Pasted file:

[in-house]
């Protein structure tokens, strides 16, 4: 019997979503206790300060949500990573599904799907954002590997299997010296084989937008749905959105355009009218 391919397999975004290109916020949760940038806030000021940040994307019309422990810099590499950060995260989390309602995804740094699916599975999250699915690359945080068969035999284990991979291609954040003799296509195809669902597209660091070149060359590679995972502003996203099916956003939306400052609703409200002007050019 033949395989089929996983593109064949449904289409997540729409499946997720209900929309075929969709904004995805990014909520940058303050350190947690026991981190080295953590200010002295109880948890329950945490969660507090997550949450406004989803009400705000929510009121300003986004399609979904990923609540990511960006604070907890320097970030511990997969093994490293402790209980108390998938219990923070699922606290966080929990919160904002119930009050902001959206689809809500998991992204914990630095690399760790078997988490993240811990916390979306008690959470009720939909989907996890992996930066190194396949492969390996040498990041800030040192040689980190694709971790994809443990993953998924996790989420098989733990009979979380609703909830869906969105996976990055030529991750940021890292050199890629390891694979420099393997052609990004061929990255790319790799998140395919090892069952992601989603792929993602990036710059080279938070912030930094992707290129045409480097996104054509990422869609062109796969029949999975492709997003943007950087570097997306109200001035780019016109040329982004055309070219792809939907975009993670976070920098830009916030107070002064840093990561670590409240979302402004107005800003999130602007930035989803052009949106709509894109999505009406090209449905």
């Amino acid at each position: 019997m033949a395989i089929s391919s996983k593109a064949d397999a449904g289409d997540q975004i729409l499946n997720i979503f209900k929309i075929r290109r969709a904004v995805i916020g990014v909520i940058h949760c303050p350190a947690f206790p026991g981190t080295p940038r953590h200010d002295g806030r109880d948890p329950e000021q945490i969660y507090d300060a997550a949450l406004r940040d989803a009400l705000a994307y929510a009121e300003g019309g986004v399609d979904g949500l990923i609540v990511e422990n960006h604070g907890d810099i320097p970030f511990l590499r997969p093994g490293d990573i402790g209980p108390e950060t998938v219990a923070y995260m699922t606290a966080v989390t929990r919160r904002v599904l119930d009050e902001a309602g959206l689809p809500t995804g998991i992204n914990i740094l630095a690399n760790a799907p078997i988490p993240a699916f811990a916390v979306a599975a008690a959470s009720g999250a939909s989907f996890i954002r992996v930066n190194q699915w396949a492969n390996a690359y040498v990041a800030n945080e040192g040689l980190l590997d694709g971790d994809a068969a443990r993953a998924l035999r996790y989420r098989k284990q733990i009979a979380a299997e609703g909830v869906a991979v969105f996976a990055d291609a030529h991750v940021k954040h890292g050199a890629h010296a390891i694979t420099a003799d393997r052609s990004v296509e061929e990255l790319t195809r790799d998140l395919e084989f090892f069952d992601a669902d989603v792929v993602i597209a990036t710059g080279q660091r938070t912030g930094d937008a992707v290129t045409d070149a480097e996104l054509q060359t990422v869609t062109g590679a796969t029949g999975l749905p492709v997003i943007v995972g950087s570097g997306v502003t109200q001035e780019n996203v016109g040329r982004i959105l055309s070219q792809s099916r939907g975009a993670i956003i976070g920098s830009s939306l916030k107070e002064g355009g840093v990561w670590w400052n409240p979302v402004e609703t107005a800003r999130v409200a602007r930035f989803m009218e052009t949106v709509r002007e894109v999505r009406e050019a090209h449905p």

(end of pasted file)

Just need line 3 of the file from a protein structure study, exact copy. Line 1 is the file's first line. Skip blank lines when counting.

């Amino acid at each position: 019997m033949a395989i089929s391919s996983k593109a064949d397999a449904g289409d997540q975004i729409l499946n997720i979503f209900k929309i075929r290109r969709a904004v995805i916020g990014v909520i940058h949760c303050p350190a947690f206790p026991g981190t080295p940038r953590h200010d002295g806030r109880d948890p329950e000021q945490i969660y507090d300060a997550a949450l406004r940040d989803a009400l705000a994307y929510a009121e300003g019309g986004v399609d979904g949500l990923i609540v990511e422990n960006h604070g907890d810099i320097p970030f511990l590499r997969p093994g490293d990573i402790g209980p108390e950060t998938v219990a923070y995260m699922t606290a966080v989390t929990r919160r904002v599904l119930d009050e902001a309602g959206l689809p809500t995804g998991i992204n914990i740094l630095a690399n760790a799907p078997i988490p993240a699916f811990a916390v979306a599975a008690a959470s009720g999250a939909s989907f996890i954002r992996v930066n190194q699915w396949a492969n390996a690359y040498v990041a800030n945080e040192g040689l980190l590997d694709g971790d994809a068969a443990r993953a998924l035999r996790y989420r098989k284990q733990i009979a979380a299997e609703g909830v869906a991979v969105f996976a990055d291609a030529h991750v940021k954040h890292g050199a890629h010296a390891i694979t420099a003799d393997r052609s990004v296509e061929e990255l790319t195809r790799d998140l395919e084989f090892f069952d992601a669902d989603v792929v993602i597209a990036t710059g080279q660091r938070t912030g930094d937008a992707v290129t045409d070149a480097e996104l054509q060359t990422v869609t062109g590679a796969t029949g999975l749905p492709v997003i943007v995972g950087s570097g997306v502003t109200q001035e780019n996203v016109g040329r982004i959105l055309s070219q792809s099916r939907g975009a993670i956003i976070g920098s830009s939306l916030k107070e002064g355009g840093v990561w670590w400052n409240p979302v402004e609703t107005a800003r999130v409200a602007r930035f989803m009218e052009t949106v709509r002007e894109v999505r009406e050019a090209h449905p």